Nanowires for Novel Technological Applications

A special issue of Micromachines (ISSN 2072-666X). This special issue belongs to the section "D:Materials and Processing".

Deadline for manuscript submissions: closed (30 November 2023) | Viewed by 3393

Special Issue Editors

Department of Physics, University of Salerno, 84084 Fisciano, Italy
Interests: raman spectroscopy; carbon; CVD; MOCVD; MOVPE; epitaxy; nanomaterials; optoelectronics

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Guest Editor
Department of Physics “E.R. Caianiello”, University of Salerno, 84084 Fisciano, Italy
Interests: optical and electrical properties of nanostructured materials such as carbon nanotubes, graphene, and 2D materials; van der Waals heterostructures and Schottky junctions; field-effect transistors; non-volatile memories; solar cells; photodetectors; field emission devices
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Guest Editor
NEST Laboratory, Scuola Normale Superiore and Instituto Nanoscienze-CNR, 56126 Pisa, Italy
Interests: semiconductor nanowire electronics; quantum transport in nanoscale devices; nanofabrication; thermoelectricity; solar cells; sensors

Special Issue Information

Dear Colleagues,

Nanowires (NWs) are high-aspect-ratio nanostructures, with typical lengths of a few micrometres and diameters below 100 nm. Due to their quasi-one-dimensional geometry, NWs exhibit exceptional structural, morphological, optical, electrical, thermal, and magnetic properties, which go well beyond those of their bulk counterparts and envision them as very promising materials in a wide range of next-generation technological applications. NWs are not only attractive as potential building blocks of novel functional devices but also represent ideal platforms for exploring many fundamental physical phenomena at the nanoscale. One of the unique advantages of epitaxially grown NWs is the remarkable strain tolerance, which enables the growth of defect-free heterostructures, even in the presence of a large lattice mismatch between different materials. Extensive research has indeed been devoted to the realisation of a variety of interesting axial and radial heterostructures, which allow to combine the peculiar properties of one-dimensional nanoengineered systems with the flexibility and tailoring opportunities offered by the integration of different materials. The main objective of this Special Issue of Micromachines is to present relevant and recent insights on nanowires applications in the fields of photodetectors, memories, nanogenerators, solar cells, light-emitting diodes, lasers, energy conversion and storage, biomedicine, and quantum technologies. We invite authors to submit original communications, articles, or reviews on innovative technological applications of the NWs.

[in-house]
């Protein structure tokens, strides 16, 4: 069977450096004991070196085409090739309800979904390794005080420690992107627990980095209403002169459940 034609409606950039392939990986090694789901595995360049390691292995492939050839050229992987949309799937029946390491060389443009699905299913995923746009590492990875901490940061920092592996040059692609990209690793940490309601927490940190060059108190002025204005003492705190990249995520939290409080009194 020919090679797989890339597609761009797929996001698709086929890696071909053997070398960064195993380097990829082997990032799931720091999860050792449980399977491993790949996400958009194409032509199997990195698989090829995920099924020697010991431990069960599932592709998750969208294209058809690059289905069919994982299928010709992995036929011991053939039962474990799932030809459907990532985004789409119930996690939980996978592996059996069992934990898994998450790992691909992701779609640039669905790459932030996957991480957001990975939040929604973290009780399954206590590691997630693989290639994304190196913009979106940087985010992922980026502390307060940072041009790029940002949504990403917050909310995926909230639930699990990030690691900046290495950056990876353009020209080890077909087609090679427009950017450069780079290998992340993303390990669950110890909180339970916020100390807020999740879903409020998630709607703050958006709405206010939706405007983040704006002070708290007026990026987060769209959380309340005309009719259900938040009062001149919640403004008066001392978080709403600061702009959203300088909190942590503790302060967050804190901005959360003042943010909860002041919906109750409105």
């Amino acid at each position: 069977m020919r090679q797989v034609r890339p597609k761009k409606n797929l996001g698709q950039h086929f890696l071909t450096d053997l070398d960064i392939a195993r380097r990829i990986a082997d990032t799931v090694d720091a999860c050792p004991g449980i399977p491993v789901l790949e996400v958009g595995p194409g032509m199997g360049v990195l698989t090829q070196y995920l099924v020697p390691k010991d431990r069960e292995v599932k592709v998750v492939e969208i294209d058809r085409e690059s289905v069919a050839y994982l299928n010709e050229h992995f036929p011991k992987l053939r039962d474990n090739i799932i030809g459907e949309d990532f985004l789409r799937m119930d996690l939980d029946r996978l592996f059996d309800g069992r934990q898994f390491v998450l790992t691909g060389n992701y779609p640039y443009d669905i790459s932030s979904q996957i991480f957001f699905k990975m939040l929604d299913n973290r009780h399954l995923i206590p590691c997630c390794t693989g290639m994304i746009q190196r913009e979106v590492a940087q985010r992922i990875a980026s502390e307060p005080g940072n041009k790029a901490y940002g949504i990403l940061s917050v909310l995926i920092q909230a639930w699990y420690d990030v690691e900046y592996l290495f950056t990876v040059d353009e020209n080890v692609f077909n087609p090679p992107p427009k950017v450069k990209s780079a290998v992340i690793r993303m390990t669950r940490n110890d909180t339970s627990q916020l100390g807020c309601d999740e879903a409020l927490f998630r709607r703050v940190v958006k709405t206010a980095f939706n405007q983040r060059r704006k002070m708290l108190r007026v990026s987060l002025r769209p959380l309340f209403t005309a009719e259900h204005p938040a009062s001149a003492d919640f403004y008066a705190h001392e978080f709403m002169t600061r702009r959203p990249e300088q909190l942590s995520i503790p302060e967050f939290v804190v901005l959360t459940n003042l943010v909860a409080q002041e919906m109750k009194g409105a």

Dr. Arun Kumar
Prof. Dr. Antonio Bartolomeo
Dr. Valeria Demontis
Guest Editors

Manuscript Submission Information

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Keywords

  • nanowires
  • heterostructures
  • core-shell nanowires
  • memories
  • sensors
  • photodetectors
  • field-effect transistors
  • optoelectronic devices
  • nanogenerators
  • integrated circuits
  • photovoltaics
  • LEDs
  • lasers

Published Papers (2 papers)

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Research

11 pages, 3118 KiB  
Article
Design of Photonic Crystal Biosensors for Cancer Cell Detection
by Yang Yang, Yang Xiang and Xubin Qi
Micromachines 2023, 14(7), 1478; https://doi.org/10.3390/mi14071478 - 23 Jul 2023
Cited by 3 | Viewed by 1753
Abstract
A photonic crystal biosensor is a compact device fabricated from photonic crystal materials, which enables the detection and monitoring of the presence and concentration changes of biological molecules or chemical substances. In this paper, we propose a biosensor for cancer cell detection based [...] Read more.